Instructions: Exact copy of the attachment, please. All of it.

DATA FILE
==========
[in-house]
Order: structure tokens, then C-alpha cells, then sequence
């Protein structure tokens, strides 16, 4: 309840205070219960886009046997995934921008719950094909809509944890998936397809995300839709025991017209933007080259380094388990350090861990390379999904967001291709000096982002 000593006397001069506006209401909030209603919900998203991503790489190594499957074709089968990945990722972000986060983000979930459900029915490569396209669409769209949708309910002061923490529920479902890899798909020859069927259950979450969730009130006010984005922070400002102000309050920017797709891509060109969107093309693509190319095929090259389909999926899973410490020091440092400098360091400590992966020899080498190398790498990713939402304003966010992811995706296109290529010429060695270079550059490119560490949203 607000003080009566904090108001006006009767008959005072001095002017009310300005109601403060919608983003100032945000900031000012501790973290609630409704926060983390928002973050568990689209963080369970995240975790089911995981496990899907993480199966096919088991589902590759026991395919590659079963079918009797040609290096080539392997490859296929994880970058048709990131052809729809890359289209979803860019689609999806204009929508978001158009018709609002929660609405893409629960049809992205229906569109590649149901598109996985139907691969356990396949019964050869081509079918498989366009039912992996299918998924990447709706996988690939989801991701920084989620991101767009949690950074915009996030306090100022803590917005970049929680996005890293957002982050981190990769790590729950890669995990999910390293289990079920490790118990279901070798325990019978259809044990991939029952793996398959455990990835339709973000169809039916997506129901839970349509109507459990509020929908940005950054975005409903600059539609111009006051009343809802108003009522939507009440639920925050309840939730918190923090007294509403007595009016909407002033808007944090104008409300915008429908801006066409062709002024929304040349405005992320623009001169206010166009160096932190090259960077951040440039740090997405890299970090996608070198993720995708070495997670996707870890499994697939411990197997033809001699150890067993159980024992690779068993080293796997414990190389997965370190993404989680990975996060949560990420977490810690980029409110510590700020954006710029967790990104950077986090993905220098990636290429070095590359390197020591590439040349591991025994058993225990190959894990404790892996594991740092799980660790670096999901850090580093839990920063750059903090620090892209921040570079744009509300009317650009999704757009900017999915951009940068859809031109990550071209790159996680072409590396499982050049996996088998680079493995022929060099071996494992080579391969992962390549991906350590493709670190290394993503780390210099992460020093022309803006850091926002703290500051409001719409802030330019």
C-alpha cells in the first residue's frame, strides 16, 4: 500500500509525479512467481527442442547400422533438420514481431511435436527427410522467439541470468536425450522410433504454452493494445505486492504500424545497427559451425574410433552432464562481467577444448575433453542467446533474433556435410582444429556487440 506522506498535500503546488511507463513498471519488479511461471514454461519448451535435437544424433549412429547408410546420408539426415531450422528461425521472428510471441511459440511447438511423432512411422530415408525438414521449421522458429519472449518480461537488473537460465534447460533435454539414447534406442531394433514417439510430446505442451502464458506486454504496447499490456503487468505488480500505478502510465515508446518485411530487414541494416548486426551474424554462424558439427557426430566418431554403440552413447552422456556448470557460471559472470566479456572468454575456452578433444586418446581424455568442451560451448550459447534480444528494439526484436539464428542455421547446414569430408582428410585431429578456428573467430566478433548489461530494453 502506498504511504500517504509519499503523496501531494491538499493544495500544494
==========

[in-house]
Order: structure tokens, then C-alpha cells, then sequence
């Protein structure tokens, strides 16, 4: 309840205070219960886009046997995934921008719950094909809509944890998936397809995300839709025991017209933007080259380094388990350090861990390379999904967001291709000096982002 000593006397001069506006209401909030209603919900998203991503790489190594499957074709089968990945990722972000986060983000979930459900029915490569396209669409769209949708309910002061923490529920479902890899798909020859069927259950979450969730009130006010984005922070400002102000309050920017797709891509060109969107093309693509190319095929090259389909999926899973410490020091440092400098360091400590992966020899080498190398790498990713939402304003966010992811995706296109290529010429060695270079550059490119560490949203 607000003080009566904090108001006006009767008959005072001095002017009310300005109601403060919608983003100032945000900031000012501790973290609630409704926060983390928002973050568990689209963080369970995240975790089911995981496990899907993480199966096919088991589902590759026991395919590659079963079918009797040609290096080539392997490859296929994880970058048709990131052809729809890359289209979803860019689609999806204009929508978001158009018709609002929660609405893409629960049809992205229906569109590649149901598109996985139907691969356990396949019964050869081509079918498989366009039912992996299918998924990447709706996988690939989801991701920084989620991101767009949690950074915009996030306090100022803590917005970049929680996005890293957002982050981190990769790590729950890669995990999910390293289990079920490790118990279901070798325990019978259809044990991939029952793996398959455990990835339709973000169809039916997506129901839970349509109507459990509020929908940005950054975005409903600059539609111009006051009343809802108003009522939507009440639920925050309840939730918190923090007294509403007595009016909407002033808007944090104008409300915008429908801006066409062709002024929304040349405005992320623009001169206010166009160096932190090259960077951040440039740090997405890299970090996608070198993720995708070495997670996707870890499994697939411990197997033809001699150890067993159980024992690779068993080293796997414990190389997965370190993404989680990975996060949560990420977490810690980029409110510590700020954006710029967790990104950077986090993905220098990636290429070095590359390197020591590439040349591991025994058993225990190959894990404790892996594991740092799980660790670096999901850090580093839990920063750059903090620090892209921040570079744009509300009317650009999704757009900017999915951009940068859809031109990550071209790159996680072409590396499982050049996996088998680079493995022929060099071996494992080579391969992962390549991906350590493709670190290394993503780390210099992460020093022309803006850091926002703290500051409001719409802030330019």
C-alpha cells in the first residue's frame, strides 16, 4: 500500500509525479512467481527442442547400422533438420514481431511435436527427410522467439541470468536425450522410433504454452493494445505486492504500424545497427559451425574410433552432464562481467577444448575433453542467446533474433556435410582444429556487440 506522506498535500503546488511507463513498471519488479511461471514454461519448451535435437544424433549412429547408410546420408539426415531450422528461425521472428510471441511459440511447438511423432512411422530415408525438414521449421522458429519472449518480461537488473537460465534447460533435454539414447534406442531394433514417439510430446505442451502464458506486454504496447499490456503487468505488480500505478502510465515508446518485411530487414541494416548486426551474424554462424558439427557426430566418431554403440552413447552422456556448470557460471559472470566479456572468454575456452578433444586418446581424455568442451560451448550459447534480444528494439526484436539464428542455421547446414569430408582428410585431429578456428573467430566478433548489461530494453 502506498504511504500517504509519499503523496501531494491538499493544495500544494